Electrophoretic mobility shift assays Optimal assays have been developed for each of the indicated STAT family members and for IRF-1 (Pine and Gilmour, supra). Reactions will include nonspecific and specific competitors, or nonspecific and specific antibodies. Each reaction will be done with 5 μg of extract protein, which is typically 2-3 μl. For reactions with competitors, those oligonucleotides will be included with the radiolabeled probe when it is mixed with the extracts. For reactions with antibodies, the protein-DNA-binding reactions will be carried out as usual, then antiserum will be added and the incubation continued. When incubations are completed, reactions will be applied to native polyacrylamide gels, which will then be electrophoresed at 4° C. After the gels are dried, the results will be obtained by autoradiography, or with a Molecular Dynamic PhosphoImager.
 We will compare data obtained at baseline and after r INF-γ treatment by Student's paired t test and express analysis as mean±SEM. Based on previous studies, we will need to detect a 0.3 L difference in FEV1 and a difference of 3×105 cells/ml. With 30 subjects, we will have a power of 80%. Thus we will recruit 15 subjects for each group.
 Subject Population Medical evaluations will be performed on 400 individuals with asthma. Thirty patients with mild-moderate persistent allergic asthma will be randomized to receive INF-γ aerosol (n=15) versus standard treatment (n=15). Patients must have pulmonary function and bronchial provocation measurements. There must be no contraindication to fiber optic bronchoscopy. The majority of the study population will be recruited from the Bellevue Hospital Primary Care Asthma Clinic. The demographic characteristics of our patient population are: 90% minorities (mainly Hispanic and African American), aged 18-79 (median=39), and have a 1:2 male:female ratio.
 Potential Risks In general, the risk and severity of side effects to interferon-γ (INF-γ) are related to the amount of medication given. At the dose used in this study (50 mcg/m2), most common possible side effects include fever, headache and malaise. Occasional nausea and vomiting have been reported at high doses. Aerosolization has not been associated with adverse reactions, although headache, cough and fever may be expected. In the event of severe symptoms, medication will be stopped. There is a risk of previously unknown side effects of INF-γ not related to asthma. An individual may develop an allergic reaction to the protein portion of INF-γ, in which case it will be discontinued.
 Risk Management Procedures To minimize any risks, bronchoalveolar lavage is performed after medical evaluation excluding individuals with cardiac disease or history of angina. Chest x-ray and blood studies including bleeding parameters are performed. Bronchoalveolar lavage will be performed by pulmonary fellows under faculty supervision. Following the procedure, the study subjects will remain NPO for 3 hr and vital signs will be taken every 30 min for 3 hr. All patients will have cardiac monitoring during the procedure and will receive nasal O2 during and after the procedure for 2 hr to prevent any hypoxemia. All patient data will be kept locked in the pulmonary research offices. In the event of adverse effects to subjects, a "crash cart" is kept with the fiber optic bronchoscope, including endotracheal tubes, injectable lidocaine and epinephrine, etc, and all procedures are done in the hospital with house staff and a CPR team on call. All of the bronchoalveolar lavage procedures will be periodically reviewed to identify any increased incidence of untoward effects and identify their cause.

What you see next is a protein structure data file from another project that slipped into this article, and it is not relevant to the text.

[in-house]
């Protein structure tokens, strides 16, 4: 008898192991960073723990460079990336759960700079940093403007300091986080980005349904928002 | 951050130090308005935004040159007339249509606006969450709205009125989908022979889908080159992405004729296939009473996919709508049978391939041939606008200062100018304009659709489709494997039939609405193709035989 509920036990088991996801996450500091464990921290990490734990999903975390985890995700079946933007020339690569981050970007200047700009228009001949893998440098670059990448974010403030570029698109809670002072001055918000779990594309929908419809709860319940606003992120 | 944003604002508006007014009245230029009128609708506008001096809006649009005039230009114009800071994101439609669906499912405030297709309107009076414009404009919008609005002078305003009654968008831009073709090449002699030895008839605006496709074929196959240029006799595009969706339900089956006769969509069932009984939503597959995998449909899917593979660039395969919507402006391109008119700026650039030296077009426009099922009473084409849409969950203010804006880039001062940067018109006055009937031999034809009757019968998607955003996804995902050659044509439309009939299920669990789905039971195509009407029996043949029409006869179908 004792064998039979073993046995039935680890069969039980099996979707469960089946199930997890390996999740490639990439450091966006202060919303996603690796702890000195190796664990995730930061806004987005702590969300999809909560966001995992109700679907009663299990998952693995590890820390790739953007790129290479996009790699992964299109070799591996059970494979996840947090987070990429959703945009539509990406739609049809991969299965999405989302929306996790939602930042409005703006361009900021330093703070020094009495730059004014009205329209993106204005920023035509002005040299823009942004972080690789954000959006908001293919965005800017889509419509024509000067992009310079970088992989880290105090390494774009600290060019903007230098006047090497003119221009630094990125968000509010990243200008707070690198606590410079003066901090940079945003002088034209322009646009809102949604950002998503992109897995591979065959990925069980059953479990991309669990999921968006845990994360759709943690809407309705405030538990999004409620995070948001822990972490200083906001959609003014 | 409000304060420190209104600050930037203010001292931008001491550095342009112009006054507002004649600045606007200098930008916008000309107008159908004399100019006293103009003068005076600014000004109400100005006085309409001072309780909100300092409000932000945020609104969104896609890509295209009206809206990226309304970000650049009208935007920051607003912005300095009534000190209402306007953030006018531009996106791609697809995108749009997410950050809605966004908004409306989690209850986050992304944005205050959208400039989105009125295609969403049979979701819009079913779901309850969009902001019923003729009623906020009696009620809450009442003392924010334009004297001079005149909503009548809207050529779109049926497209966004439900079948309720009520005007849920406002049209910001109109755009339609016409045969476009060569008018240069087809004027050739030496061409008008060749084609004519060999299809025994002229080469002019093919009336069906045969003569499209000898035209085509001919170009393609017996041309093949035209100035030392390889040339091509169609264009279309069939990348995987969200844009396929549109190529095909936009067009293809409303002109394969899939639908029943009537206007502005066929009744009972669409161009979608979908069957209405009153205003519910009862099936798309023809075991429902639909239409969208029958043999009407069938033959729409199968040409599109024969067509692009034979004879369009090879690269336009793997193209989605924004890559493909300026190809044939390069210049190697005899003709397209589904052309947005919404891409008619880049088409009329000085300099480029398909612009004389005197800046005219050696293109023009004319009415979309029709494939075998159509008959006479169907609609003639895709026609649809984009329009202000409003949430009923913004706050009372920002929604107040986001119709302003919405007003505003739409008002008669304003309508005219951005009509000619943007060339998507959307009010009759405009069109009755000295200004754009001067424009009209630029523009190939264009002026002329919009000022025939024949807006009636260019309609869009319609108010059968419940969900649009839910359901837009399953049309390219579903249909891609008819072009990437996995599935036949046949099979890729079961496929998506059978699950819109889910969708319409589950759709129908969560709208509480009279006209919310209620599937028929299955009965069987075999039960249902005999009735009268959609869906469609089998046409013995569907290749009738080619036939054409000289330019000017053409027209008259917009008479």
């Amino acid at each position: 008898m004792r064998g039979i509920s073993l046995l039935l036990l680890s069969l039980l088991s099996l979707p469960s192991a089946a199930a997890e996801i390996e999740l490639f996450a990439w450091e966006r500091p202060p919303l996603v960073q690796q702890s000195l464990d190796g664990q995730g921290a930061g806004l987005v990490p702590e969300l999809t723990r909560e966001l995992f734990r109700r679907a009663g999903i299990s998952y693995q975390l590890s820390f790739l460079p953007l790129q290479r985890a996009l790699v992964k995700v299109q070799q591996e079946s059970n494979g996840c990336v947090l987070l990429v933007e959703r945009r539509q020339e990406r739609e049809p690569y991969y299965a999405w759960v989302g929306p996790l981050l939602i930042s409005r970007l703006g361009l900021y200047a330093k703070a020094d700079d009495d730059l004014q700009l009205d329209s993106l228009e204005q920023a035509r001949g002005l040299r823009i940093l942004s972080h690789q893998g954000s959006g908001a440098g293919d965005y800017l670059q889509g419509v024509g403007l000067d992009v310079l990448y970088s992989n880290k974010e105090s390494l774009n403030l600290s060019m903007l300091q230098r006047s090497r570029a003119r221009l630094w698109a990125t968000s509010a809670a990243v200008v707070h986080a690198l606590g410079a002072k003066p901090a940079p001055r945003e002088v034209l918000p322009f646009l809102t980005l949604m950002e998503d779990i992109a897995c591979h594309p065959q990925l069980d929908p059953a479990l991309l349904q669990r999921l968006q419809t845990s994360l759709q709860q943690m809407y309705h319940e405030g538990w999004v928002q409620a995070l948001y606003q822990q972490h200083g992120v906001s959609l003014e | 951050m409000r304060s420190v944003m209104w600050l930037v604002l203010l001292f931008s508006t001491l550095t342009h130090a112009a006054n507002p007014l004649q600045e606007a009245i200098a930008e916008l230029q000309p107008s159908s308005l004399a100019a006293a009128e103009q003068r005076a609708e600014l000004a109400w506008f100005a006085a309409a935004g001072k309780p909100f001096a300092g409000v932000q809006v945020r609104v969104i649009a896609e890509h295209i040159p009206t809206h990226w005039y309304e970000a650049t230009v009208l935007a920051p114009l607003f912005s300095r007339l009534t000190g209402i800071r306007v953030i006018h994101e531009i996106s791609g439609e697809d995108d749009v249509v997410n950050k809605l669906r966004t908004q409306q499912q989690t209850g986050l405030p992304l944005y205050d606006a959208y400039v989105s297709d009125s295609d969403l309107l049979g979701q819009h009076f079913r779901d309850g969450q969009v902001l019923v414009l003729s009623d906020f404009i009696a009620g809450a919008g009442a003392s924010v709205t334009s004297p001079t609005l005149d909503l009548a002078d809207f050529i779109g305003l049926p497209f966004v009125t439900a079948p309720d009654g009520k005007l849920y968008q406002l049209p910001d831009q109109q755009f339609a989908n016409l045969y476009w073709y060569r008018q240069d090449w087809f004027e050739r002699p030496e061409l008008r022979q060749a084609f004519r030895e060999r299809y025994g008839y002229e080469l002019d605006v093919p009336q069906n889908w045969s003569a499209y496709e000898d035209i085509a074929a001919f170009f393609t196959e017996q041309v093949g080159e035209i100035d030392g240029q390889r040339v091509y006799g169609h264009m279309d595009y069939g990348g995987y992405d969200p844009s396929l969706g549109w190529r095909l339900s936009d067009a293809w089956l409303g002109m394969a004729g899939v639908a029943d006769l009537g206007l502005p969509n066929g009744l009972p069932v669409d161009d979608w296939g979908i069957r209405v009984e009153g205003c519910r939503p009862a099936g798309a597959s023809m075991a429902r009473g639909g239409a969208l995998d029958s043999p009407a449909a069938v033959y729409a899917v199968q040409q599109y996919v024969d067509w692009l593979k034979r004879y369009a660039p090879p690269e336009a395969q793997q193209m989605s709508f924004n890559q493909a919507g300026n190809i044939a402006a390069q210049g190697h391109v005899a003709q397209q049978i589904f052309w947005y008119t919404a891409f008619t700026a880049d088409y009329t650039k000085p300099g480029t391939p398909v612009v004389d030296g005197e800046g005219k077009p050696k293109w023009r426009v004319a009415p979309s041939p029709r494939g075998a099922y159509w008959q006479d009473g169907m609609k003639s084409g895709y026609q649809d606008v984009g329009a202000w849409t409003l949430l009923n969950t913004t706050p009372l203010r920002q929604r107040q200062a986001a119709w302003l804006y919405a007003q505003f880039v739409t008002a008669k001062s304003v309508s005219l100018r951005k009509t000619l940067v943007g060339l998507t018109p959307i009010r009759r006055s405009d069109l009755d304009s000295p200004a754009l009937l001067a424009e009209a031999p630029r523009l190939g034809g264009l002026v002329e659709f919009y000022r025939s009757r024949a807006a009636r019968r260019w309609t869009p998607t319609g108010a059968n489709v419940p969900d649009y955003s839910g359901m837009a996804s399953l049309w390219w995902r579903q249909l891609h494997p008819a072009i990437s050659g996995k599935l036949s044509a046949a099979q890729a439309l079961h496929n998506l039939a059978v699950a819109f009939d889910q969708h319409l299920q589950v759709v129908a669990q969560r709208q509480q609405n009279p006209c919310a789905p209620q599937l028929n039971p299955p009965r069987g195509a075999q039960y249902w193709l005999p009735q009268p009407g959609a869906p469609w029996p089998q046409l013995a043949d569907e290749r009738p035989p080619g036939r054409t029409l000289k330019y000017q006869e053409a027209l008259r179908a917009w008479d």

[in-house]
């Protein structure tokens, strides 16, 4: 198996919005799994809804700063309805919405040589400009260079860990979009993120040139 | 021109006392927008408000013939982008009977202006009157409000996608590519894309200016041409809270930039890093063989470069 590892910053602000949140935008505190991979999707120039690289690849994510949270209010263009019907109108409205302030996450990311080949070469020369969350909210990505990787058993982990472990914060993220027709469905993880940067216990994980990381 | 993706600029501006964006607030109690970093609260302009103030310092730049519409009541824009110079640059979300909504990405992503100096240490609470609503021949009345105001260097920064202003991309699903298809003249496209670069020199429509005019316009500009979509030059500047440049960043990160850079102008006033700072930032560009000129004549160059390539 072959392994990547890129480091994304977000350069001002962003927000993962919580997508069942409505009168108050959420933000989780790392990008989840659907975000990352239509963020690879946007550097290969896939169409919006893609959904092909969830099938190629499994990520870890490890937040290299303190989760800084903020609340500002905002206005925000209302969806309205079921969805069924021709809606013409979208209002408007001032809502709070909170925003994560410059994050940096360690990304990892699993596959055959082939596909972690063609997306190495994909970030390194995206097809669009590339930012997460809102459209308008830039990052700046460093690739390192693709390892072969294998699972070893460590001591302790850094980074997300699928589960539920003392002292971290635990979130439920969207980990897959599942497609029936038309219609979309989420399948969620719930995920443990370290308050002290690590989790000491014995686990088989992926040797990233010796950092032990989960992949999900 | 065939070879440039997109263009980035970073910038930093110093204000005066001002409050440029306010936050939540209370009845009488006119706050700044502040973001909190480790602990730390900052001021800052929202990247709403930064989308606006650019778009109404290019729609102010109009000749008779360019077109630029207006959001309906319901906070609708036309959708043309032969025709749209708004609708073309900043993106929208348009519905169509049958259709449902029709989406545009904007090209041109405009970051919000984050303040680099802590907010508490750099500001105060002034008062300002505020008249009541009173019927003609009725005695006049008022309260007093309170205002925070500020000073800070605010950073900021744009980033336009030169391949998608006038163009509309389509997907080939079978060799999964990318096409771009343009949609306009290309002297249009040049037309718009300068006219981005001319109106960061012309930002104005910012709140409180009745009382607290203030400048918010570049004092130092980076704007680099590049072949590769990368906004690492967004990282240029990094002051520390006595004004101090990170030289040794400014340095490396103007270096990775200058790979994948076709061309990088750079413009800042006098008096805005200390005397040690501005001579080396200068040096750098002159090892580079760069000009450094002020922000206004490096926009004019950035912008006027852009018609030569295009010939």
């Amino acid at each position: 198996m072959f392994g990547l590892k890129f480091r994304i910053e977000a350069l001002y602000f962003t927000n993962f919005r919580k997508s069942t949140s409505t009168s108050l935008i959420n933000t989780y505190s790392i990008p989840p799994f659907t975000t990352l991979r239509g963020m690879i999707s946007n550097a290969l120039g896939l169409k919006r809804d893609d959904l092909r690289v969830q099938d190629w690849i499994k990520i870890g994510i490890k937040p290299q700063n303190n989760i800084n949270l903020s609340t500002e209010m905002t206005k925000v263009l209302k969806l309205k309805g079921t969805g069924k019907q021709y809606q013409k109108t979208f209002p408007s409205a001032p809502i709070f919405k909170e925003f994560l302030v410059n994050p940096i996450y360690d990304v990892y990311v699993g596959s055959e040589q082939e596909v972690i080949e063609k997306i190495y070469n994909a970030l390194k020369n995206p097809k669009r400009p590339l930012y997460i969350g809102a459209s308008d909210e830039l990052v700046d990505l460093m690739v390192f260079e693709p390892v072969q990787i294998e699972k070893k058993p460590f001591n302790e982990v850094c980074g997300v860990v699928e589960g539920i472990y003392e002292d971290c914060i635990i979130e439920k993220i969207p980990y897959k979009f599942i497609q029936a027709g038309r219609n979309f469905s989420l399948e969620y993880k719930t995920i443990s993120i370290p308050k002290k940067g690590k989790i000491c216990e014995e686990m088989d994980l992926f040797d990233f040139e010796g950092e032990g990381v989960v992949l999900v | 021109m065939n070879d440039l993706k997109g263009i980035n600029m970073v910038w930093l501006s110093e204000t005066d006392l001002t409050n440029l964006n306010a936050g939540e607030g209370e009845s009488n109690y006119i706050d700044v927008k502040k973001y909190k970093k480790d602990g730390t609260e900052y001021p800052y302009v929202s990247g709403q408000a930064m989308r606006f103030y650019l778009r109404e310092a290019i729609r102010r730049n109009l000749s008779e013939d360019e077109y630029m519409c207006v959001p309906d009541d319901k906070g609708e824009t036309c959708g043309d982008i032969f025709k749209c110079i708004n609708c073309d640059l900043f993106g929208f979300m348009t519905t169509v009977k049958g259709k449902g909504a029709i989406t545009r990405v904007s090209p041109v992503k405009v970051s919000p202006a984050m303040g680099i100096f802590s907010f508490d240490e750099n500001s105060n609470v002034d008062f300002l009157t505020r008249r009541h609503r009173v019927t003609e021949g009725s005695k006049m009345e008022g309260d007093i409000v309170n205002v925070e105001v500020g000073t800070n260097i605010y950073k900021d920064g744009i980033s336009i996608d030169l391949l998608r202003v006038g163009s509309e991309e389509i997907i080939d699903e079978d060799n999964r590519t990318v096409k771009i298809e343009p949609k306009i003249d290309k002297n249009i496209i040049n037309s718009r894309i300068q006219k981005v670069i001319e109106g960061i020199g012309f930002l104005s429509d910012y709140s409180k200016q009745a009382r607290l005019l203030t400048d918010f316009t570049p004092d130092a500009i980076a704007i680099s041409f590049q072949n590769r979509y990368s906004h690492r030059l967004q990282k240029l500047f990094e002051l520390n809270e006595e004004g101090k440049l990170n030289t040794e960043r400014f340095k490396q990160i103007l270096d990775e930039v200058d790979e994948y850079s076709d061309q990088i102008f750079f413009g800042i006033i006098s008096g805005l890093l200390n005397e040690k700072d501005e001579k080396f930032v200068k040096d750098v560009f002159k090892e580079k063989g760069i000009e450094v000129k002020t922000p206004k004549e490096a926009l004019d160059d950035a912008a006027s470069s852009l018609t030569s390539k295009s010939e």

All patients receiving aerosol interferon-γ were studied with spirometry to assess reversible airways disease. Most patients had chronic obstructive airways disease (COPD) without signs of reversibility. At each aerosol treatment, patients underwent monitoring of peak flows before and after each treatment. Data for all patients is shown in FIG. 11. Summary data of percent change in peak flow measurements is shown in FIG. 12. The average peak flow increased after aerosol interferon-γ, with significant increases in some patients. These data demonstrate that aerosol interferon-γ is safe and well tolerated in patients with chronic obstructive airways disease (COPD).
 Bronchoscopy with bronchoalveolar lavage (BAL) was performed at baseline and after six months of treatment on the patient population of Example 13 to evaluate the levels of certain pro-fibrotic and inflammatory cytokines. An optional bronchoscopy may be performed at the completion of treatment. Bronchoscopy with BAL was generally performed in a day surgery setting. However, some subjects may be admitted overnight if observation is warranted. The procedure is performed as follows.
 Each study patient was evaluated for bronchoscopy as per hospital protocol. Each evaluation includes measuring Hgb, platelets, BUN/CR, coagulation panel, ABG with PO2≧65 mmHg, EKG, and chest x-ray.
 Contraindications to bronchoscopy include lack of patient cooperation, recent myocardial infarction, malignant arrhythmias, refractory hypoxemia, unstable bronchial asthma, partial tracheal obstruction or vocal cord paralysis, bleeding diathesis and uremia. Patients must be NPO at least 8 hours prior to bronchoscopy. An intravenous line was placed, supplemental oxygen was administered and continuous pulse oximetry and blood pressure monitoring was performed. Liquid and viscous lidocaine, a topical anesthetic, was used in the nasal passage and posterior pharynx for passage of the bronchoscope. During the procedure midazolam and/or fentanyl may be administered to cause sedation and decrease of the cough reflex. These medications are routinely used in bronchoscopy. The bronchoscope was passed through the nose and vocal cords, and an endobronchial exam was performed.